Any combustible material, and even some materials typically considered noncombustible, can burn rapidly when divided into a small enough form. Generally speaking, the smaller the dust particle, the greater the potential hazard. The National Fire Protection Association (NFPA) recognizes that dust particles sized 420 microns or smaller cause the most concern. But for mixtures of varied particle sizes, research has shown that an explosive mixture exists if only two percent of the total dust concentration is sized 420 microns or smaller. For comparison, table salt and granulated sugar grains are generally between 150 and 850 microns in diameter. If such a dust is suspended in the right concentration within an enclosed area, a violent explosion can result. The force of such an explosion can destroy entire buildings and cause serious injury or death. Depending on the particle size and type, and the area of compartmentation during dispersal, a dust layer of only 1⁄32 inch deep (0.79 mm, about as thick as a paperclip) is enough to cause an explosion.


Dust fires in their essence are no different from any other fire involving ordinary combustibles. Elementary fire behavior tells us that every dust fire involves the basic fire triangle: fuel, ignition source, and oxygen. However, two additional conditions are somewhat unique to combustible dust explosions. The first is the dispersion of the dust particles, and the second is the confinement of the dust cloud, such as in a vessel, a room, a building, or ductwork. These five conditions make up the dust explosion pentagon.

In many dust explosions, the initiating event may be relatively minor. Although this could involve a small primary fire or explosion, anything producing sufficient vibration to cause dust dispersal could create an explosive situation. A forklift striking a support column or an overhead beam may be enough to trigger a dust cloud, as can something as benign as cleaning an area with compressed air. Once dust is stirred up and suspended in the air, the only thing needed for a deflagration is for the right concentration to reach an ignition source. Once even a small explosion occurs, this often stirs enough additional fuel load to trigger secondary events that can rattle the building enough to shake dust free from all overhead areas and begin a chain-reaction explosion event that can potentially level a building.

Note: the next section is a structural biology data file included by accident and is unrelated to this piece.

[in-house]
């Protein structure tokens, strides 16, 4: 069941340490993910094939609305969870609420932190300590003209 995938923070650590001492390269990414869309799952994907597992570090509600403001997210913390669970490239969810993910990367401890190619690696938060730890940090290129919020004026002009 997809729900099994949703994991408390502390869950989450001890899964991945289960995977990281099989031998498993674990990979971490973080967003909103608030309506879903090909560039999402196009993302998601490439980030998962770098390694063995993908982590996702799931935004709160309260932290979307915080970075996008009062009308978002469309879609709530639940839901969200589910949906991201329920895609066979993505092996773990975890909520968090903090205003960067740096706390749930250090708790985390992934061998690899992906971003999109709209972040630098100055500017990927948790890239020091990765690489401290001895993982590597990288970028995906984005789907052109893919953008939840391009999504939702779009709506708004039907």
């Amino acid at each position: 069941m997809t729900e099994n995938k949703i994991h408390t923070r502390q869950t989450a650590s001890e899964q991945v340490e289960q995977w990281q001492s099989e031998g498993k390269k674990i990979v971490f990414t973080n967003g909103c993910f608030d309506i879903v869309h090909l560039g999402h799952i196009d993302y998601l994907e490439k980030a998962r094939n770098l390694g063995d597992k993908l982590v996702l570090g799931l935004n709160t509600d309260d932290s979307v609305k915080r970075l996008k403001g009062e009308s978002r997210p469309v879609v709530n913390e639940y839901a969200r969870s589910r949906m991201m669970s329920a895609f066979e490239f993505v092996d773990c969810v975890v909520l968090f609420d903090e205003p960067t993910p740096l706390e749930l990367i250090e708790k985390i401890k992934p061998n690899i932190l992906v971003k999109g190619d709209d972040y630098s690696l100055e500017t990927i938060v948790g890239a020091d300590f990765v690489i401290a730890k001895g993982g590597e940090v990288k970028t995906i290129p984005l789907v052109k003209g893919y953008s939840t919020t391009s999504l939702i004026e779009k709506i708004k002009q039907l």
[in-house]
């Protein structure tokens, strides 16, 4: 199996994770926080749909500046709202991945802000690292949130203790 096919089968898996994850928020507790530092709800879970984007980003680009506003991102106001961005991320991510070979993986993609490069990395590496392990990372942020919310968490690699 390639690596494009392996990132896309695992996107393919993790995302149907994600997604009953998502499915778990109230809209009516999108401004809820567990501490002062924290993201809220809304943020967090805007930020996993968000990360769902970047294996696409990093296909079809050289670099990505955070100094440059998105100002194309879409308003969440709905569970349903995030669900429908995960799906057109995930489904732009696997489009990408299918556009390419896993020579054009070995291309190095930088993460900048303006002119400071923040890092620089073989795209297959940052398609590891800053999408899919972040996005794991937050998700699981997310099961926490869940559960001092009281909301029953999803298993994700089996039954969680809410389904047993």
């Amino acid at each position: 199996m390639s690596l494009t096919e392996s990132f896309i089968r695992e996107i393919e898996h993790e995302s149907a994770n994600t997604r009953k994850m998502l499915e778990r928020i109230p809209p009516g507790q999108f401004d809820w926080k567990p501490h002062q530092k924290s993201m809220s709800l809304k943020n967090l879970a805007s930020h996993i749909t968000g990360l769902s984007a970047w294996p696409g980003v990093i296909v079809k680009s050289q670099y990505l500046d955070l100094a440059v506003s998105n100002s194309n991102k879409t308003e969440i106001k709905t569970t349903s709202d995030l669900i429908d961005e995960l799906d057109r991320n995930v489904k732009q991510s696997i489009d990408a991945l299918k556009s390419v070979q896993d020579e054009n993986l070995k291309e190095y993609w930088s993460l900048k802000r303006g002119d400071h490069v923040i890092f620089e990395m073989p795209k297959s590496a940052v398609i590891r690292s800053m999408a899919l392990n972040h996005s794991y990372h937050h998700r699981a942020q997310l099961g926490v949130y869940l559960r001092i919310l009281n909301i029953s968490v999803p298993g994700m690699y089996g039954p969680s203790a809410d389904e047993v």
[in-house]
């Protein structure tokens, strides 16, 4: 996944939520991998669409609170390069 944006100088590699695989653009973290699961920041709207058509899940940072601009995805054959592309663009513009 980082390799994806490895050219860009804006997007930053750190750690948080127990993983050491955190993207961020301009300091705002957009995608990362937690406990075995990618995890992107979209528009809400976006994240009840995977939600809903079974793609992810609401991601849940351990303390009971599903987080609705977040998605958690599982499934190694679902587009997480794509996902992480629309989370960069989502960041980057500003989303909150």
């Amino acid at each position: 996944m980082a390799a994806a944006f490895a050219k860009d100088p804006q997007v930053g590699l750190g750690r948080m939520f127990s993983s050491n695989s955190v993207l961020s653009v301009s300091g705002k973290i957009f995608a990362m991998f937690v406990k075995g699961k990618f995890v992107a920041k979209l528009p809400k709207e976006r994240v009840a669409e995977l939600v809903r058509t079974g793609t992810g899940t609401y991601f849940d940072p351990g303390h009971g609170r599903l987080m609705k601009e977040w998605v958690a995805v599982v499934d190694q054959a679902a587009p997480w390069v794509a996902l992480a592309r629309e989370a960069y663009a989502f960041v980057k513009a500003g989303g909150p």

Properly assessing combustible dust dangers involves looking at every aspect from raw materials to the packaging of the final product. Performing regular walkthroughs at industrial and manufacturing facilities can help you determine your exposure to combustible dust. Machining, conveying, or otherwise manipulating a material is likely to produce dust in some form and volume. Dust may be produced through one particular process, such as grinding or sanding (photo 1), or it may result from material breakdown during the handling of a particular product, such as grain. In some cases, such as flour or sugar, the product itself is the combustible dust.

(1) High-speed sanding and milling equipment provides great potential for a dust fire or explosion. Not only do these machines produce a large volume of combustible material, but they use sanding abrasives and metal tooling, which provide a ready ignition source when a process breaks down or machine components fail. (Photos by author.)

Pay particular attention to the fuel load suspended in overhead areas (photo 2). Remember to think about all the places where dust may not be seen, including the tops of machinery, in or on the building structural members, and above drop ceilings. Remember, any “acoustic event” that produces enough vibration to dislodge this dust could result in a flash fire or an explosion. If a firefighter is in the area at that time, serious injury or death is likely. Keep in mind that the threshold level of dust used for OSHA citation purposes is 1⁄32 inch over 5 percent of the total surface area, which is supported by NFPA 654, Standard for the Prevention of Fire and Dust Explosions from the Manufacturing, Processing, and Handling of Combustible Particulate Solids.